The interethnic situation between ethnic Kyrgyz and ethnic Uzbeks in the south remained tense, characterized by arbitrary arrests, detention, torture, and extortion of ethnic Uzbeks by members of security services. Since June 2010 little progress was made in terms of reconciliation. Ethnic Uzbek citizens in Osh and Jalalabad reported discrimination in finding jobs, particularly with the government. There were multiple reports of seizure of ethnic Uzbek businesses and property.
In September Osh Mayor Melis Myrzakmatov proposed changing the teaching language at the city's Uzbek language schools to Kyrgyz. Although he
claimed the purpose was to benefit students by increasing their ability to find jobs in the country and study at higher learning institutions, many criticized the proposals as ethnic discrimination. At year's end the proposal had not been enacted.
International observers criticized the government for failing to implement a national ethnic plan, a key recommendation of the KIC report, and other recommendations for national reconciliation. Two such plans were proposed during the year. The Office of the President introduced its Draft Concept for Ethnic Policy and Consolidation of Society in Kyrgyzstan in late March. The political party Ata-Jurt introduced its State Ethnic Policy in the Kyrgyz Republic on April 27. Observers criticized the Ata-Jurt draft. They contended that it directly contradicted the constitution and laws and that it violated internationally accepted human rights principles because it promoted the notion of Kyrgyz ethnicity as the central element of nationhood. They further alleged that the plan's purpose was to promote the nationalist Ata-Jurt party prior to the impending presidential elections. Neither plan had been implemented by the end of the year, but the Ata Jurt plan had passed one of the required three readings in parliament, which established a working group to develop it further.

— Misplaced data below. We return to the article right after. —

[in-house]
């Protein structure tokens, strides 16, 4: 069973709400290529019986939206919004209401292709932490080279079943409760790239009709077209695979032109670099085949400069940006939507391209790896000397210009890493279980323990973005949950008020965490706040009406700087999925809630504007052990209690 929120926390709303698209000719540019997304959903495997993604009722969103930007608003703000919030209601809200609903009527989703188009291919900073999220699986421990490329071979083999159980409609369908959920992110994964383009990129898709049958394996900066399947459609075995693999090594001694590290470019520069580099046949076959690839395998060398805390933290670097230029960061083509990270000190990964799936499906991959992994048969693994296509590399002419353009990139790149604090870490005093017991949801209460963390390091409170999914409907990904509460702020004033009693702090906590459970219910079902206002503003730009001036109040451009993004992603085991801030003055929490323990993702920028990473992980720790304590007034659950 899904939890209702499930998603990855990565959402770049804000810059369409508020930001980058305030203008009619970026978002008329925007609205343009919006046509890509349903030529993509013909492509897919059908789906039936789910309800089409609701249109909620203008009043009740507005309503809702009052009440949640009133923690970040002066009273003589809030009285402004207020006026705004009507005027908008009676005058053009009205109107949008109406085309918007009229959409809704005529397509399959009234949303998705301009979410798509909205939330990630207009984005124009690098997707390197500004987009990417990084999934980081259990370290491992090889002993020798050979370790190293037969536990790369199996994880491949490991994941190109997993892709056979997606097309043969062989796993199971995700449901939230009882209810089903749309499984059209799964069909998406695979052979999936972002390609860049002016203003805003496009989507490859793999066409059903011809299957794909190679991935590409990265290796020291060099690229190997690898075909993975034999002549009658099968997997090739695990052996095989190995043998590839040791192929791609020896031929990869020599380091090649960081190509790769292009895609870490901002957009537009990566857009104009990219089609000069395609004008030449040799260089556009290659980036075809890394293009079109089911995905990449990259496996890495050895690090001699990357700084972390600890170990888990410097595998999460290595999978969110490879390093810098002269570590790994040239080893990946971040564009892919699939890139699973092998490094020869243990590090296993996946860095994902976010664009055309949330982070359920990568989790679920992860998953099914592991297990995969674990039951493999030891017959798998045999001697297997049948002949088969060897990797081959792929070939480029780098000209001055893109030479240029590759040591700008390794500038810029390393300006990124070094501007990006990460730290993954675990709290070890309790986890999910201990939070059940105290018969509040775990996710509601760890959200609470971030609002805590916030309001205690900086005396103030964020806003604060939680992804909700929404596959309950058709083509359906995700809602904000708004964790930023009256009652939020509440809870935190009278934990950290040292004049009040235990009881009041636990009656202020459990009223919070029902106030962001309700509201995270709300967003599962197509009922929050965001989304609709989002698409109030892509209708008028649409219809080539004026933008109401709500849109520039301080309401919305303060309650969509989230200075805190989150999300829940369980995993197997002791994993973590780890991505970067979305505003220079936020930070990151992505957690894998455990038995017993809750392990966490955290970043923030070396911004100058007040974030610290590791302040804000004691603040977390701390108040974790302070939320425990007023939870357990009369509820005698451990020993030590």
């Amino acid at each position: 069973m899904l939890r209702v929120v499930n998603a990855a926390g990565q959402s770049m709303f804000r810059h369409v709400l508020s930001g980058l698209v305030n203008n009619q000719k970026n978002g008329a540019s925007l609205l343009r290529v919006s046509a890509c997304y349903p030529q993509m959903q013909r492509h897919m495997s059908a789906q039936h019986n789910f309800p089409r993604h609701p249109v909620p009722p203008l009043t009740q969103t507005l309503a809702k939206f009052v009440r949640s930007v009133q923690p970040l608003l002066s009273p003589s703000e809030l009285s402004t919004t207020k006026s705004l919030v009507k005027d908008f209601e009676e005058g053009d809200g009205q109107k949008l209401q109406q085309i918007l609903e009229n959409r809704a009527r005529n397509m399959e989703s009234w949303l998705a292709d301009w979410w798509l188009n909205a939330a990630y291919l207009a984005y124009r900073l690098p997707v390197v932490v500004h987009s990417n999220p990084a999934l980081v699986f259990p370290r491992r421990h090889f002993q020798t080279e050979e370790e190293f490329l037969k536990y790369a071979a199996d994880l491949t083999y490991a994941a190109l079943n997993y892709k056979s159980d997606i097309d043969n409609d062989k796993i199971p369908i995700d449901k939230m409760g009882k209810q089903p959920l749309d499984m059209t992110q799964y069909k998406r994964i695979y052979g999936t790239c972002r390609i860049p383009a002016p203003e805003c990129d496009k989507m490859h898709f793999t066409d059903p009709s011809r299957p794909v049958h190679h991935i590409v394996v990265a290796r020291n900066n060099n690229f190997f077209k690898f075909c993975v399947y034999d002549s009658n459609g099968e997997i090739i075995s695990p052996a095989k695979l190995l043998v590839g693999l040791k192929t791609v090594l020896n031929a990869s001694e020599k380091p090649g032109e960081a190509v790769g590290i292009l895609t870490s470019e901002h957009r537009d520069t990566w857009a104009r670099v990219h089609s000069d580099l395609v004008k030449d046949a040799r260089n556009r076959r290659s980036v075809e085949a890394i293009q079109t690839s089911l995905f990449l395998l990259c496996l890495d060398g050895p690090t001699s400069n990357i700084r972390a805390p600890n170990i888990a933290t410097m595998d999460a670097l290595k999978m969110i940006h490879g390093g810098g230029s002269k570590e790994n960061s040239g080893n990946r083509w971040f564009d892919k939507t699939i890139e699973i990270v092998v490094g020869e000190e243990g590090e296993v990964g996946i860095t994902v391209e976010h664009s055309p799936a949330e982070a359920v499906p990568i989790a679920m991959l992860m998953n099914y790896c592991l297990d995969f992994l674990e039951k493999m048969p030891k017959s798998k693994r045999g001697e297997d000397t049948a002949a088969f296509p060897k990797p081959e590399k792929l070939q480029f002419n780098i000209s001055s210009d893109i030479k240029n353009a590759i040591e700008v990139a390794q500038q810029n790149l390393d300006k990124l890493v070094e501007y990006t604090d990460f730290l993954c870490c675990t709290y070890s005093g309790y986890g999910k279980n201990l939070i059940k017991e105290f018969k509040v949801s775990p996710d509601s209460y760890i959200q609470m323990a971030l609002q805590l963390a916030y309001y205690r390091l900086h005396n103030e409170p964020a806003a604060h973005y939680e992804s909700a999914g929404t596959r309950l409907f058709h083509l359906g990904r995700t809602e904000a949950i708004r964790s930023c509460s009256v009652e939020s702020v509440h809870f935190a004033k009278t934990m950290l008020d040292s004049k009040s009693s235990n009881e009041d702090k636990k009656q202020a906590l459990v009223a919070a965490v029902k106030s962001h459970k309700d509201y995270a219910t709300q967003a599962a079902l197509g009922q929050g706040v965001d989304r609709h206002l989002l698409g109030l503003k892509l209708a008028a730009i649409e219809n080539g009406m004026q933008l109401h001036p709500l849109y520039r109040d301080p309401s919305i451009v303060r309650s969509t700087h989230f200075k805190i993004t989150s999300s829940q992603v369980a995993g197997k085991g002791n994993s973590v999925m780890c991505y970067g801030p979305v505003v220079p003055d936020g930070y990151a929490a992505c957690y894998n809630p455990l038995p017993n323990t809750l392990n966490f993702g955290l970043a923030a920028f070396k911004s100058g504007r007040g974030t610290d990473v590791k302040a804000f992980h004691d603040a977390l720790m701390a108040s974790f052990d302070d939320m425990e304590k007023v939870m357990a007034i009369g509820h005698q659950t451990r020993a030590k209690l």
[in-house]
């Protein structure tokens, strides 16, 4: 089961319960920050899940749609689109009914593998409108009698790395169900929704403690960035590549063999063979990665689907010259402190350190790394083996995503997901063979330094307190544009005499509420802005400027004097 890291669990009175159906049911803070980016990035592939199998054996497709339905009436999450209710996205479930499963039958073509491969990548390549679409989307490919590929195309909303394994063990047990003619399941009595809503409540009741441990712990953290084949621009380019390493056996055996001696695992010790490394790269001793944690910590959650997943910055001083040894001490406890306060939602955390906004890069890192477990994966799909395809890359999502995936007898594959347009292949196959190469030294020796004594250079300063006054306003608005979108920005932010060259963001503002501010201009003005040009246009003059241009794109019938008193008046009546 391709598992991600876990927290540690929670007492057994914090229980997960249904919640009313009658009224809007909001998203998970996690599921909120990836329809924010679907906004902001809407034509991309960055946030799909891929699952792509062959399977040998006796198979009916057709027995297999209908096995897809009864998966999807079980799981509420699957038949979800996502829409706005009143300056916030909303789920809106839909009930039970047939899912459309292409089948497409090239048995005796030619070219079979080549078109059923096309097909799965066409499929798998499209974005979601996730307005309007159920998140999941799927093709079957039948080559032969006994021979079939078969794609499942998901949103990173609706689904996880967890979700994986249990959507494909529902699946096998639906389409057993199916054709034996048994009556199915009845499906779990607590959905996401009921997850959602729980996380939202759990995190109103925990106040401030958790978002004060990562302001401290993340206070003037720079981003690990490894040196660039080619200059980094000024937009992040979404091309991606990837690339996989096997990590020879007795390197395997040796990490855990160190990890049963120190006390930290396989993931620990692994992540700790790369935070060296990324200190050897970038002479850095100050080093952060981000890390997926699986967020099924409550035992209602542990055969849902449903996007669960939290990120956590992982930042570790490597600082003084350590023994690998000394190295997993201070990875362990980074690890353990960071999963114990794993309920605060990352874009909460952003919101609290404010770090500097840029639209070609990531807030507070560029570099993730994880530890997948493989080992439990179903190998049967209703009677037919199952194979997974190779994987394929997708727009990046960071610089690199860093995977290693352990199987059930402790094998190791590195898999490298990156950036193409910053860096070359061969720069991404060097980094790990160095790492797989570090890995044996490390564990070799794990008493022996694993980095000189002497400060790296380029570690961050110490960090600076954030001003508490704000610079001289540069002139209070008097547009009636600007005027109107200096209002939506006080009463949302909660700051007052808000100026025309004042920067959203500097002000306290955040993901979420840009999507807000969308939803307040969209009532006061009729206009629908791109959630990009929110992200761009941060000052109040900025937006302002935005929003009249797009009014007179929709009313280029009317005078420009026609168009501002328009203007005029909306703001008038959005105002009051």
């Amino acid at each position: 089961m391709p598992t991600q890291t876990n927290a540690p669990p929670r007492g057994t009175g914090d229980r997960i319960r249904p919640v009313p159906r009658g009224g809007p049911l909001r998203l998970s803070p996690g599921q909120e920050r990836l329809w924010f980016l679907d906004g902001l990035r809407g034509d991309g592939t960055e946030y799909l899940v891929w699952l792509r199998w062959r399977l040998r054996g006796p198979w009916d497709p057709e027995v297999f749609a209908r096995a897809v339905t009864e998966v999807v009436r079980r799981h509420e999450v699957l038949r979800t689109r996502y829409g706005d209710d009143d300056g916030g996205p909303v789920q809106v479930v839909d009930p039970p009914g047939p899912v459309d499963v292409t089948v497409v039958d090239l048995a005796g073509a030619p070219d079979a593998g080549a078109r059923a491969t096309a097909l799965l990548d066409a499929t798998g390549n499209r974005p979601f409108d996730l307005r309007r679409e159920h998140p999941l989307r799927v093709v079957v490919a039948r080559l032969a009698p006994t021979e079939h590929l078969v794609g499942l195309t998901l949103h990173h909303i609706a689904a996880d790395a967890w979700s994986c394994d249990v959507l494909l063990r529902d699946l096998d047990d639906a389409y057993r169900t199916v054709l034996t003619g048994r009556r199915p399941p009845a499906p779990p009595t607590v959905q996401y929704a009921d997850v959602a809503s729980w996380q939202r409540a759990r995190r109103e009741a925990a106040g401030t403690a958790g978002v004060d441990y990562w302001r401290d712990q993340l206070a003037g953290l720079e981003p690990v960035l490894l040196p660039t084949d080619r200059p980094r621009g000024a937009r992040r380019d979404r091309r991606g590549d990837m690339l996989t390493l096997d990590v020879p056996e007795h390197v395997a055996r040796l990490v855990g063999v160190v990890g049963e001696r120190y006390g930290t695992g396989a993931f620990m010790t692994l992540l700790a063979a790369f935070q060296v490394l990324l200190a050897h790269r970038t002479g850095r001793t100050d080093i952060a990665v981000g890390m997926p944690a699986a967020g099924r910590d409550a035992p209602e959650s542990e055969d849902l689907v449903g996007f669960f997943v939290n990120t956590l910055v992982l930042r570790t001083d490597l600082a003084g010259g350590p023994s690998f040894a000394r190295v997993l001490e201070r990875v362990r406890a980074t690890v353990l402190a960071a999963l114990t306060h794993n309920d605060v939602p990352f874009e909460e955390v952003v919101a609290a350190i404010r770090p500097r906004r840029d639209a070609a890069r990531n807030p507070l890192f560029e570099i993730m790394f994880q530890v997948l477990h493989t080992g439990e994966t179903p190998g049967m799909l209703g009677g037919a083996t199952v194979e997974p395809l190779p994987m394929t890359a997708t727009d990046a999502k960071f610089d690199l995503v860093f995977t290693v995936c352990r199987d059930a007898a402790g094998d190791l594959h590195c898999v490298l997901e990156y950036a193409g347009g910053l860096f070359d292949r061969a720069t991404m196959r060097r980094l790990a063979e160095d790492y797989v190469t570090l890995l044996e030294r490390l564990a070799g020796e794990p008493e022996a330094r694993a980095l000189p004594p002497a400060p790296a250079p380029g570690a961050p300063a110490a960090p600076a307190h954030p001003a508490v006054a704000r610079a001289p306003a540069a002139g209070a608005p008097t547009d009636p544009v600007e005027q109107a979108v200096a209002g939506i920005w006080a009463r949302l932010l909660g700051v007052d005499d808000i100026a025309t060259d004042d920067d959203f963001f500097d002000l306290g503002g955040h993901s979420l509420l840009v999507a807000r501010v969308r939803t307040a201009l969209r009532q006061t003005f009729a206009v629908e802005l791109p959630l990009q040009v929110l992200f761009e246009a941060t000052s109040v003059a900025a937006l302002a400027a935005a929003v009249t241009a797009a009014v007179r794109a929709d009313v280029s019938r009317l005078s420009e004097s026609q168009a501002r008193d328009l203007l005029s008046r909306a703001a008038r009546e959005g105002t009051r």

Minorities alleged discrimination in hiring, promotion, and housing, but no official reports were registered with local authorities.
The law designates Kyrgyz as the state language and Russian as an official language, and it provides for the preservation and equal and free development
of minority languages. Non-Kyrgyz-speaking citizens alleged that a ceiling precluded promotion beyond a certain level in government service. They also alleged that unfair language examinations disqualified some candidates for office. A government initiative to increase official use of Kyrgyz further raised concerns among non-Kyrgyz ethnic groups about possible discrimination.
Race, Racism and the Law
Vernellia R. Randall
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